Broadcom is reportedly exploring a bid for Qualcomm Inc., the San Diego-based wireless technology company.
Bloomberg News first reported on Nov. 3, citing unnamed sources, that Broadcom (Nasdaq: AVGO) was speaking to advisers about the topic.
A Qualcomm representative told the San Diego Business Journal that the company had no comment.
Early reports said Qualcomm (Nasdaq: QCOM) could be valued at $100 billion or more. Shares of the San Diego business closed the day up more than 12 percent to $61.81, giving it a market capitalization of more than $91 billion. The business reported $38.6 billion in cash in a Nov. 1 securities filing.
Joel Weinstein, a partner and managing director at San Diego-based W Partners, which advises companies on mergers and acquisitions, said Qualcomm’s recent stock performance has left it in a vulnerable position.
“Considering the company has directors that have been appointed by activist hedge fund Jana Partners, who are known to be very demanding shareholders, the inward push from the board level and outward pressure from shareholders will make an attractive offer difficult to resist,” Weinstein said.
Jana profited from an investment in Whole Foods Market, which Amazon.com Inc. snapped up.
News of a possible offer for Qualcomm came on a day when Broadcom said it planned to move its headquarters from Singapore to the United States. Broadcom is no stranger to mergers and acquisitions. The company, formerly based in Orange County, was purchased by Avago in a deal that closed in early 2016.
The news also came during a crowded week, when Qualcomm announced earnings and an updated timeline in its bid to buy NXP Semiconductors. The company also provided a short update on its extensive litigation with Apple Inc.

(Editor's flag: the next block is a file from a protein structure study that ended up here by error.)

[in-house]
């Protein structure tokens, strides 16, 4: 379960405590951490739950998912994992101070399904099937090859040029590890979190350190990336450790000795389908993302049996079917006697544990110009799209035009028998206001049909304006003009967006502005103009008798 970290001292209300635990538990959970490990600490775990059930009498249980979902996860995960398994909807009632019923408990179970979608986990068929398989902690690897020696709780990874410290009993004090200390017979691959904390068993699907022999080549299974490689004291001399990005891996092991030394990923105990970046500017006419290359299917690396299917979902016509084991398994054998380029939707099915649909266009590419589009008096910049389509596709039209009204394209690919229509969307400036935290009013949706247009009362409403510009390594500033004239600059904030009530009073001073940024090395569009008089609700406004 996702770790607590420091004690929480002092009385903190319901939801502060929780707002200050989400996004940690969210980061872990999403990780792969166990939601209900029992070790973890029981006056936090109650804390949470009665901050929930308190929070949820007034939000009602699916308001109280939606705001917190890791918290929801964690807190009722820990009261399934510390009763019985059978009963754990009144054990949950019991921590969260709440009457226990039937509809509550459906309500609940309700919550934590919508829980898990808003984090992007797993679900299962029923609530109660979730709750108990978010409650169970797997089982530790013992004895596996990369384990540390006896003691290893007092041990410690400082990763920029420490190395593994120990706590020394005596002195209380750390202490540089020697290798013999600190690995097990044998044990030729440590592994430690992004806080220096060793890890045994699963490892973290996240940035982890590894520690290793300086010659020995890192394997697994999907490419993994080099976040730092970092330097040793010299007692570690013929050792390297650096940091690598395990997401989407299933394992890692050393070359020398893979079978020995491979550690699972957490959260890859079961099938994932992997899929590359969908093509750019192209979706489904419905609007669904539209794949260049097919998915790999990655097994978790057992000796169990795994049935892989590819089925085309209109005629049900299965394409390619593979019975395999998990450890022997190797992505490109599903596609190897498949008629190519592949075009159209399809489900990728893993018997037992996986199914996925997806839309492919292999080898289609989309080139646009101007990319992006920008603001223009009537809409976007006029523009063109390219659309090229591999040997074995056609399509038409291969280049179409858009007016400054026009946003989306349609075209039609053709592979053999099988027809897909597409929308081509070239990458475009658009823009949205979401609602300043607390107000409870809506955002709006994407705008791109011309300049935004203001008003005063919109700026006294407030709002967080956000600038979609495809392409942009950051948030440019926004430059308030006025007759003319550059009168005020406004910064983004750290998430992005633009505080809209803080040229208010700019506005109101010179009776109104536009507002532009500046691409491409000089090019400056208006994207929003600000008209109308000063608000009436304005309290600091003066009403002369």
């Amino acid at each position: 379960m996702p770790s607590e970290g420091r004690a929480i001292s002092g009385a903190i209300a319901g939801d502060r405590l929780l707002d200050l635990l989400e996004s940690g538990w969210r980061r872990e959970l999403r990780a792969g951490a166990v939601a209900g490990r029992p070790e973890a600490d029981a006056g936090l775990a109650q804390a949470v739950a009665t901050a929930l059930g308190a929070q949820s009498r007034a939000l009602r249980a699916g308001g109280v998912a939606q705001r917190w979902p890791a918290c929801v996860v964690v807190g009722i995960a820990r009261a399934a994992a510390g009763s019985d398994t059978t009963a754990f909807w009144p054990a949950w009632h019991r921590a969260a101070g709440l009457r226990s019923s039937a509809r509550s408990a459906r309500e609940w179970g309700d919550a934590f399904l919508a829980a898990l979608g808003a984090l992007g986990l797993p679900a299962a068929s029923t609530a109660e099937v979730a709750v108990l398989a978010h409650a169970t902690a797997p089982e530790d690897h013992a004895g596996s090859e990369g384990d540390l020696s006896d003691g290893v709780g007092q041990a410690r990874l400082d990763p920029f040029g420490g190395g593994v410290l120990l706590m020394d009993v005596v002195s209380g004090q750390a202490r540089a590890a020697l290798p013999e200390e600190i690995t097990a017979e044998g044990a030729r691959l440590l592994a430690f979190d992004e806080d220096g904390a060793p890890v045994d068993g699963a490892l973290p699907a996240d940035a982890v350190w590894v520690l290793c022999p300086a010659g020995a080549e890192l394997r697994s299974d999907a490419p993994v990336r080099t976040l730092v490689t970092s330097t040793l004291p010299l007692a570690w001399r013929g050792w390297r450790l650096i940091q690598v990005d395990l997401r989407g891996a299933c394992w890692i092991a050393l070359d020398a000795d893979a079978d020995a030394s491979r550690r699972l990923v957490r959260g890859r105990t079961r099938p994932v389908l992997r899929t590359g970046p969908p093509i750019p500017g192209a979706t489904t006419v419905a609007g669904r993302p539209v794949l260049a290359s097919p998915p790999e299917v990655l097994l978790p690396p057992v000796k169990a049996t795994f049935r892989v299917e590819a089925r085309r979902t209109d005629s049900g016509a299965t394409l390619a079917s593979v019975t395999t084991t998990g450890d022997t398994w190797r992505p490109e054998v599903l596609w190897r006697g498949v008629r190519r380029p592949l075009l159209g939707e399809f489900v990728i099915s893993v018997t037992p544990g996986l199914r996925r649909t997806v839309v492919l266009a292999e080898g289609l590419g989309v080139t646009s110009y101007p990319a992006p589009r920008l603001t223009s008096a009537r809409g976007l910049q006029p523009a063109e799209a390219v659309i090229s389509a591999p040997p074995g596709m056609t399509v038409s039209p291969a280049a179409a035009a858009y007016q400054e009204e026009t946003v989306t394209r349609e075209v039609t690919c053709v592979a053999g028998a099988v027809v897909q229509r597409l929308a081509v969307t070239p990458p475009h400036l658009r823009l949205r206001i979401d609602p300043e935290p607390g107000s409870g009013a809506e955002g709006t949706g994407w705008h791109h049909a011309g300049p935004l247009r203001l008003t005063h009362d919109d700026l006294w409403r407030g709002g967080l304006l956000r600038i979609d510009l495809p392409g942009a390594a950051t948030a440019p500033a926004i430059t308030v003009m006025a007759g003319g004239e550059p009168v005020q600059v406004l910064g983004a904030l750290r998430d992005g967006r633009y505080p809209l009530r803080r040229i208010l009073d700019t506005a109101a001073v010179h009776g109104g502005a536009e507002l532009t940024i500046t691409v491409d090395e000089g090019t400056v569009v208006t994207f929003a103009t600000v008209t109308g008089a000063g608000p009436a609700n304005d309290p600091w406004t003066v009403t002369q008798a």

In related news from a notable week, Qualcomm filed a new lawsuit against Apple, saying Apple improperly shared software containing trade secrets with Intel Corp. (Nasdaq: INTC). Qualcomm filed the breach of contract suit Nov. 1 in San Diego Superior Court.
If Broadcom buys Qualcomm, the transaction would certainly be felt in the broader San Diego community.
San Diego only has two locally based public companies big enough to be on the Fortune 500, said Seth Kaplowitz, a lecturer at San Diego State University’s Fowler College of Business. The move might leave Sempra Energy as the sole Fortune 500 business if no other public company grows big enough to get a spot on the list, which ranks companies by revenue.
Broadcom would love to have Qualcomm’s engineering talent and intellectual property (including the up and coming 5G wireless technology), he said. However, it would not need redundant support staff. Layoffs would be inevitable.
The Jacobs family — which founded and steered Qualcomm in its early decades — might somehow minimize the blow to San Diego, Kaplowitz said. “I can’t imagine them doing something that would impact San Diego’s economy detrimentally,” he said.
If the acquisition does go through, San Diego might consider offering Broadcom a deal to stay in the area, he added.
Staff writer Sarah de Crescenzo contributed to this story.